Talking to Your Instructor and Classmates

In a lecture when you want to ask a question, you raise your hand and wait for the instructor to call on you. You listen to, and participate in, class discussions and you might work together on a project in a small group. You still get to do all of those things in an online course - you just use a different method of communicating. For one-to-one communication - for example, you have a question you'd like to ask one person only - you'll use email. If you're already familiar with using email, and have a favourite program, then there's no reason why you can't keep using it in this course. If you're new to email, then we recommend that you use the program that comes with Netscape. (We've got instructions for helping you with that one.)

There are times when you're going to want to - or you'll need to - communicate and work with more than one person. That's where the computer conference comes in. Imagine that an interesting conversation is going on in a room. You didn't arrive at the same time as everyone else, but you can still hear all of the discussion that happened before you got there. And someone who arrives after you leave will still be able to hear what you said when you were in the room, too. That's how asynchronous computer conferences work. You can read messages from classmates, and post messages for everyone else to read, without having to be online at the same time as anyone else. All the messages are there waiting for you when you click on a conference.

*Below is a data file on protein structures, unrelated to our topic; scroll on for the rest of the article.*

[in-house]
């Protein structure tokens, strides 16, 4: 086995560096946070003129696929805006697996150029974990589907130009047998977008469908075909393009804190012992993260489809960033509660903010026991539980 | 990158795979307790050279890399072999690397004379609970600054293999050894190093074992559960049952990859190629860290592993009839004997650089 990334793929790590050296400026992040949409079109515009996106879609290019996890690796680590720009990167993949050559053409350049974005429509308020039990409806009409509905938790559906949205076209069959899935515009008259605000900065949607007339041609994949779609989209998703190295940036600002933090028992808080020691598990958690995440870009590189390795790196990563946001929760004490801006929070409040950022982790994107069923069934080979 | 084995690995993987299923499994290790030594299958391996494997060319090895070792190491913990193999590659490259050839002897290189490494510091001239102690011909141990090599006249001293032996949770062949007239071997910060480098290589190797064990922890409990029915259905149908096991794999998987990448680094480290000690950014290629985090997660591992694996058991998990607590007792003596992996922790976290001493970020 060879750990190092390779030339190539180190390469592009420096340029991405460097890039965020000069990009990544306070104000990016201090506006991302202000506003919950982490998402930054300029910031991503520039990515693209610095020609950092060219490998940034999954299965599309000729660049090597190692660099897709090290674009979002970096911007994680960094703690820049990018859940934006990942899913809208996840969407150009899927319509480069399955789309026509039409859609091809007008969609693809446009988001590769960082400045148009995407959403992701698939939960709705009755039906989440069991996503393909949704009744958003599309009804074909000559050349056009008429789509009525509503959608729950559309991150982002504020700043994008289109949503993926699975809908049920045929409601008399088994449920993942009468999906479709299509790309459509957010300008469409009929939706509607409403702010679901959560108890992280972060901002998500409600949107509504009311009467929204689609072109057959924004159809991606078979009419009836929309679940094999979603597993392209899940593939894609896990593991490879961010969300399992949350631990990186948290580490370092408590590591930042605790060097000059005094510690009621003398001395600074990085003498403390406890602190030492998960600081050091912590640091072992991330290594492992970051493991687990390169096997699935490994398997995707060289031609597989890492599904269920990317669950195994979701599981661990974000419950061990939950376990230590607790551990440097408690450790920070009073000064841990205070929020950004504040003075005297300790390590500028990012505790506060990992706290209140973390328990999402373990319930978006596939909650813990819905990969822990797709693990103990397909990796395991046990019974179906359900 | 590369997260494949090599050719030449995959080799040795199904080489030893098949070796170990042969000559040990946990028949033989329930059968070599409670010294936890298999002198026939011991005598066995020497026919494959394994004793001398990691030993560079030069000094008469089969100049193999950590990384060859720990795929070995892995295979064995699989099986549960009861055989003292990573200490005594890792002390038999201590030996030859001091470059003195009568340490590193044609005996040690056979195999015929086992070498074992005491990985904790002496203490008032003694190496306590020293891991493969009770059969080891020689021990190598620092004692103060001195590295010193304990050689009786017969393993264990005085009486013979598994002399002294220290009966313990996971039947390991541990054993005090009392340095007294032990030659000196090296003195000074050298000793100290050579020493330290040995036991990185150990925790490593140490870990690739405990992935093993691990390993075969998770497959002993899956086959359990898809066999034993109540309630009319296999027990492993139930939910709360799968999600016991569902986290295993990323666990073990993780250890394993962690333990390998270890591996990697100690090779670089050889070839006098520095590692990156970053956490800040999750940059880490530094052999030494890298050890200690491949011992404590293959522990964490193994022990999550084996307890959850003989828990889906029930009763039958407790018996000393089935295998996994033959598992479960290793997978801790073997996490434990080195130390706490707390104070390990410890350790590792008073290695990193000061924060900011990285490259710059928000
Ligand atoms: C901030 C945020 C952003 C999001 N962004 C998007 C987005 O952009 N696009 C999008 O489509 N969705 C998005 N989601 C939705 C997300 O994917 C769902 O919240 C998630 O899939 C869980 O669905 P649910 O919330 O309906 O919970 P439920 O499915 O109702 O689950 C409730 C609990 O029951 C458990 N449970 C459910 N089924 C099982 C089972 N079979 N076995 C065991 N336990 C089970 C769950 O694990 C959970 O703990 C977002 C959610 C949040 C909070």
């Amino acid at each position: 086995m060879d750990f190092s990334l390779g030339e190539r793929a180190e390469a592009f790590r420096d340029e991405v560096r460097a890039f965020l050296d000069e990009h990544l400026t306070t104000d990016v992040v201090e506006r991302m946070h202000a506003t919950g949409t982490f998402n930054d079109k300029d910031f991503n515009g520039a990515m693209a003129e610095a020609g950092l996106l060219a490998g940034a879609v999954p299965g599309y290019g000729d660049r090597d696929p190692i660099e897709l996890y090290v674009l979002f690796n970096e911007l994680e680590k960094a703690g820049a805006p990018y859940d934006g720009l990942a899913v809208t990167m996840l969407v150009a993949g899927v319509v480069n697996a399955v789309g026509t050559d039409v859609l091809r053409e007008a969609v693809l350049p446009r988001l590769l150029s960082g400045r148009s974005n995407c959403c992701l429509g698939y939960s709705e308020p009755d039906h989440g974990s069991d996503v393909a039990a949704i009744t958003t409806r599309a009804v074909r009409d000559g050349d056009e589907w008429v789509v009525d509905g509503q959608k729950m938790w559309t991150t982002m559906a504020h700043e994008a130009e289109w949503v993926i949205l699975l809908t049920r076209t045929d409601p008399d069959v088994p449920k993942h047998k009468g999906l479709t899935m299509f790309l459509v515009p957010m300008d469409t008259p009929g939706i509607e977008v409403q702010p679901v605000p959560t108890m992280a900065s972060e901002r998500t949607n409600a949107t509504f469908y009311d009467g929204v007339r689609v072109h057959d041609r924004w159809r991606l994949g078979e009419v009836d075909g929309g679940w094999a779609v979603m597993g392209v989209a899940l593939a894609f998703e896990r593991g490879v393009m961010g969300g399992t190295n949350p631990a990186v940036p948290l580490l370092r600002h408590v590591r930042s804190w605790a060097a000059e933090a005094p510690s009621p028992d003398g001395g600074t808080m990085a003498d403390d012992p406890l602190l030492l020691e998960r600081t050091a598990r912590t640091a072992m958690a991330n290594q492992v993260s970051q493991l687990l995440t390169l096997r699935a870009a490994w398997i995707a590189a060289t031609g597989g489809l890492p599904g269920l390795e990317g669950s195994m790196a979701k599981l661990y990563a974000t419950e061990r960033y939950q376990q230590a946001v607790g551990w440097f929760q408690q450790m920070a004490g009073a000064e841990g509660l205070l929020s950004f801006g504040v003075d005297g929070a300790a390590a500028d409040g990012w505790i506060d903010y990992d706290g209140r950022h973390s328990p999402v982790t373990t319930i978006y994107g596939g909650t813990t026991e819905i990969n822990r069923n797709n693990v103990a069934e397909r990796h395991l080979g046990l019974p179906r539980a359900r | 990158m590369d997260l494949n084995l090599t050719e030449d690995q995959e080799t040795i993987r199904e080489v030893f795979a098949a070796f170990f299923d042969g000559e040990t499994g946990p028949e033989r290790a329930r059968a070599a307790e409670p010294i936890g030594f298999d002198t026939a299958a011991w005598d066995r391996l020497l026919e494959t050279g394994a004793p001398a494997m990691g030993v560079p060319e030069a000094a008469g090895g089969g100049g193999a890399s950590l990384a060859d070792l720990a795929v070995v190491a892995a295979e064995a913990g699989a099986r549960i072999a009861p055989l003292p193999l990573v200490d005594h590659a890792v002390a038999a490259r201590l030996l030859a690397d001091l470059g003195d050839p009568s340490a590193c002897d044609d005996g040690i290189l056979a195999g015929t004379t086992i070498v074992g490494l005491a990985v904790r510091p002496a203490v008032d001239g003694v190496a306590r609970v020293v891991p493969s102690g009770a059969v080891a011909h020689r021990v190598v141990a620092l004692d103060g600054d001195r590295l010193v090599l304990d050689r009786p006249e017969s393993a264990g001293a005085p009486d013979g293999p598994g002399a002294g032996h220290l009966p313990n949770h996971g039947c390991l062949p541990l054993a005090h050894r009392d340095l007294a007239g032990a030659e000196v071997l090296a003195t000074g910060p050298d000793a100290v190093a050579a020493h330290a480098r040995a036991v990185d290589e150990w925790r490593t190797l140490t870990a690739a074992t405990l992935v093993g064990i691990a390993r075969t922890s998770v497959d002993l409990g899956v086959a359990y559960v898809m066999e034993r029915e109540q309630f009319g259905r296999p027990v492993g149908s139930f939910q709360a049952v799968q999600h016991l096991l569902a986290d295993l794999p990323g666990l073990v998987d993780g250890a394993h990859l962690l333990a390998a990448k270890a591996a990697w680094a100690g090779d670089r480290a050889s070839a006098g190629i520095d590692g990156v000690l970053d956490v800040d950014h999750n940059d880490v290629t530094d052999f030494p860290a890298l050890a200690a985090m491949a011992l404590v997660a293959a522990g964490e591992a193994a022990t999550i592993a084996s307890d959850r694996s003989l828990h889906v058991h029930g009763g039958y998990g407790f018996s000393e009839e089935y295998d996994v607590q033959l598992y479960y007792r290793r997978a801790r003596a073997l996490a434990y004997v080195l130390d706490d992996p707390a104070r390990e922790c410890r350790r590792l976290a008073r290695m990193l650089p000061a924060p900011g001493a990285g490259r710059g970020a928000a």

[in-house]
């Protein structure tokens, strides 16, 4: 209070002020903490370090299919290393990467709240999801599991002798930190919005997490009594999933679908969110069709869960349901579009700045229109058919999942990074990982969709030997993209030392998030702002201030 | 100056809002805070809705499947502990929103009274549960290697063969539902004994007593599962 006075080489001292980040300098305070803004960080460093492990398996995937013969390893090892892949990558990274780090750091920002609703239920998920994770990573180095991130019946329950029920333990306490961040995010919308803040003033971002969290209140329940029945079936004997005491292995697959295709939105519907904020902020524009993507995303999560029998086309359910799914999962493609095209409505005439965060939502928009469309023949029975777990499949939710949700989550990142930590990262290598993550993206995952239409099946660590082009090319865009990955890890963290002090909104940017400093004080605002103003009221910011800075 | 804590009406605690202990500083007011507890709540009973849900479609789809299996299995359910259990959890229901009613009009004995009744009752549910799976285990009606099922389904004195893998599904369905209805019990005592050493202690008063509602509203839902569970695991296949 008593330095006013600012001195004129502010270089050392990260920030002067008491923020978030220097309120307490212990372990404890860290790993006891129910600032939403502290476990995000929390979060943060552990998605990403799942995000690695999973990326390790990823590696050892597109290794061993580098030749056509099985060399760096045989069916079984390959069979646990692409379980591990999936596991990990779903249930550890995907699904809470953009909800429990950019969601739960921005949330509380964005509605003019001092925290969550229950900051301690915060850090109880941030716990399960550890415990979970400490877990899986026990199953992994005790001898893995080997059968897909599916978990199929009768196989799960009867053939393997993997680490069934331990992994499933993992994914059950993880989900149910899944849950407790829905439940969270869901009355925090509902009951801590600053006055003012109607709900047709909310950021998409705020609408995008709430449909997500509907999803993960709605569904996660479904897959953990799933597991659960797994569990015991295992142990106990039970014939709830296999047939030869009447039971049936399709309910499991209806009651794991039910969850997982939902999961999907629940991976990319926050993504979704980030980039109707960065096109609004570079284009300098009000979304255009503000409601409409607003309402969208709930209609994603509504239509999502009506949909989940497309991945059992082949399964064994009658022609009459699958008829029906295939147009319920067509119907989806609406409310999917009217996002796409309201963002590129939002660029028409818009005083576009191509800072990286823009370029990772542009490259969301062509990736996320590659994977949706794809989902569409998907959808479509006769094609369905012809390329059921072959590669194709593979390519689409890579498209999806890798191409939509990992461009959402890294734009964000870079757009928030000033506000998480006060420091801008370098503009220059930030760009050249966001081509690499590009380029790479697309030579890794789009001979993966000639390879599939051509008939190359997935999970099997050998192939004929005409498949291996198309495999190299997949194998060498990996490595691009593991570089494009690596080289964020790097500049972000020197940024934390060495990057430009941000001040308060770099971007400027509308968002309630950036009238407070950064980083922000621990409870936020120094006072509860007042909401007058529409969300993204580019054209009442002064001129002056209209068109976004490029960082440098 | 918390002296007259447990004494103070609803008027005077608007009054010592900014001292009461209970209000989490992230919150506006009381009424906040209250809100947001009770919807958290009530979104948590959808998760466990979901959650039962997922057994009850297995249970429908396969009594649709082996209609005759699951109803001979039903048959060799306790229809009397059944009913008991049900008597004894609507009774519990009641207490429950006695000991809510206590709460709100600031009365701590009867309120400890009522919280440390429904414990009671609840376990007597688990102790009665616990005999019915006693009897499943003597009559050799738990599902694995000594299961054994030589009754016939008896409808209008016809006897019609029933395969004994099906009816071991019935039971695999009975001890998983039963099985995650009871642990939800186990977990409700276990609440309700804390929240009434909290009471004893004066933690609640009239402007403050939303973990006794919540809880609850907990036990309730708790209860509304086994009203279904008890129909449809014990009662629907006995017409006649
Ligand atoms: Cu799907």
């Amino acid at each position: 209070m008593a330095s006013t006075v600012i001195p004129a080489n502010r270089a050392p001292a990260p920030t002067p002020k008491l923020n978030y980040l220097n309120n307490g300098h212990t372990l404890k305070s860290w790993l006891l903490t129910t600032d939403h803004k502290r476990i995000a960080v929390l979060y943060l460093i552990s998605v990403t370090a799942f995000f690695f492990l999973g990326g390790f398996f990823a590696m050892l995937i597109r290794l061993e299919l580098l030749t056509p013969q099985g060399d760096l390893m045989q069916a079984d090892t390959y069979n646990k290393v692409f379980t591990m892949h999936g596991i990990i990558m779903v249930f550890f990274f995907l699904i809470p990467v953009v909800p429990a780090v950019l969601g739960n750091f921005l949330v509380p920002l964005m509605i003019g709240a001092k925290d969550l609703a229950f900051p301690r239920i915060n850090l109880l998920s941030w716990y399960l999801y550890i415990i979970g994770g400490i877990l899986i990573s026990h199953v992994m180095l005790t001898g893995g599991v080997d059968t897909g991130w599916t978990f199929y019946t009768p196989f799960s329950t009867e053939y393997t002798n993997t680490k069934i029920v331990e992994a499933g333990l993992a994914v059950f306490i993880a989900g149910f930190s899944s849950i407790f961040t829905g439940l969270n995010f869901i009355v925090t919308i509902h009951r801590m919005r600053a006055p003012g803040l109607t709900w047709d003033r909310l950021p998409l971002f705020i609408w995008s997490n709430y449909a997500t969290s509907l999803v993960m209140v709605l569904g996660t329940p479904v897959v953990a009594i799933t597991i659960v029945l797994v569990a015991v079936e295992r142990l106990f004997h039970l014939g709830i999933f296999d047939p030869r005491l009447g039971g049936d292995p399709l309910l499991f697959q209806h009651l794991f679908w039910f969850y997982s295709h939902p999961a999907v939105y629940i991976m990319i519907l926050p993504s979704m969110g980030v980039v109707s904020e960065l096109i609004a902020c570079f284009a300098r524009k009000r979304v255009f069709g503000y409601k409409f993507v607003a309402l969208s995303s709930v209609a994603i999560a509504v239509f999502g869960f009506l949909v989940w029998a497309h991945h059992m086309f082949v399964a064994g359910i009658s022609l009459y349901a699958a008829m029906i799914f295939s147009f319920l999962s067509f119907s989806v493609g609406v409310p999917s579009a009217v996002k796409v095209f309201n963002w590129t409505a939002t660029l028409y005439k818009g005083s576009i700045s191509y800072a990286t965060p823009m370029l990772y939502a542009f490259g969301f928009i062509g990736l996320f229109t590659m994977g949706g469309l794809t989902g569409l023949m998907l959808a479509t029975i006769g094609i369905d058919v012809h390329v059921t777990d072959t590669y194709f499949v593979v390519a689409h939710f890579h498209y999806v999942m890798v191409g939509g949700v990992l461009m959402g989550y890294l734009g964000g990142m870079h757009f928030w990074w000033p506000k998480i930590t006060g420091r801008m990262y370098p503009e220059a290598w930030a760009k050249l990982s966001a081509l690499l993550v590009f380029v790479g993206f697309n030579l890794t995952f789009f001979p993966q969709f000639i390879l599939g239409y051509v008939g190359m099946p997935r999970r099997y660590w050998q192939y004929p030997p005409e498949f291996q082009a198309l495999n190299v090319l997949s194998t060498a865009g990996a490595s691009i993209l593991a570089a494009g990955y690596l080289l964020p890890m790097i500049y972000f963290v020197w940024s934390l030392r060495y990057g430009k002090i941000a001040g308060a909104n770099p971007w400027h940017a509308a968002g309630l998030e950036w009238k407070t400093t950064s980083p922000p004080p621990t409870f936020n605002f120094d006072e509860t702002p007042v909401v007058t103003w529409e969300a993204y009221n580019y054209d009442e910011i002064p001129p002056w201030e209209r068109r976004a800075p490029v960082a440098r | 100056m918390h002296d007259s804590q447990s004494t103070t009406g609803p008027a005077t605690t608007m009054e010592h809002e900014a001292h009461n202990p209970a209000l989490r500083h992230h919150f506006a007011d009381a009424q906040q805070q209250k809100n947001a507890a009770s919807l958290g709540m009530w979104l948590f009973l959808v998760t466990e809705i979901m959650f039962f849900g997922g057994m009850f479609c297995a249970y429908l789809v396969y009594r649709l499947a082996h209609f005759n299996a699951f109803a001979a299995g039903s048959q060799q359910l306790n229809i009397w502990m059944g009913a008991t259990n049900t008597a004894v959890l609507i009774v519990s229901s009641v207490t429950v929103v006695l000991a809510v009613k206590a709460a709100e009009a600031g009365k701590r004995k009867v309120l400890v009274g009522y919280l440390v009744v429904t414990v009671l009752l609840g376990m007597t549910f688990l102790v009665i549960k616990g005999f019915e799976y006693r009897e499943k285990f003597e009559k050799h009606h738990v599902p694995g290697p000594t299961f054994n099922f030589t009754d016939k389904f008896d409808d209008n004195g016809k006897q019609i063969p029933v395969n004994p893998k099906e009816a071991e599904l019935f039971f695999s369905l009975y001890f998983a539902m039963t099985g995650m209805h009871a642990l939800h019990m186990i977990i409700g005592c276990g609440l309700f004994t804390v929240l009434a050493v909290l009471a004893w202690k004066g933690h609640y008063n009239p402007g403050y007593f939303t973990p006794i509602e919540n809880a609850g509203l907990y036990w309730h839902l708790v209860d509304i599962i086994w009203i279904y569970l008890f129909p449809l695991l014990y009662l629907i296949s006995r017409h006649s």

The conferences are arranged according to topics or purposes - for example, your class might have a conference devoted to Introductions, or to discussing a particular question for the week. Or you might have a conference for a small group working together on a case study. Most classes have a Coffee Shop conference, where you can "meet" your classmates and talk about anything but homework! Individually or as a group - you'll have lots of ways to feel connected to the other people in your class.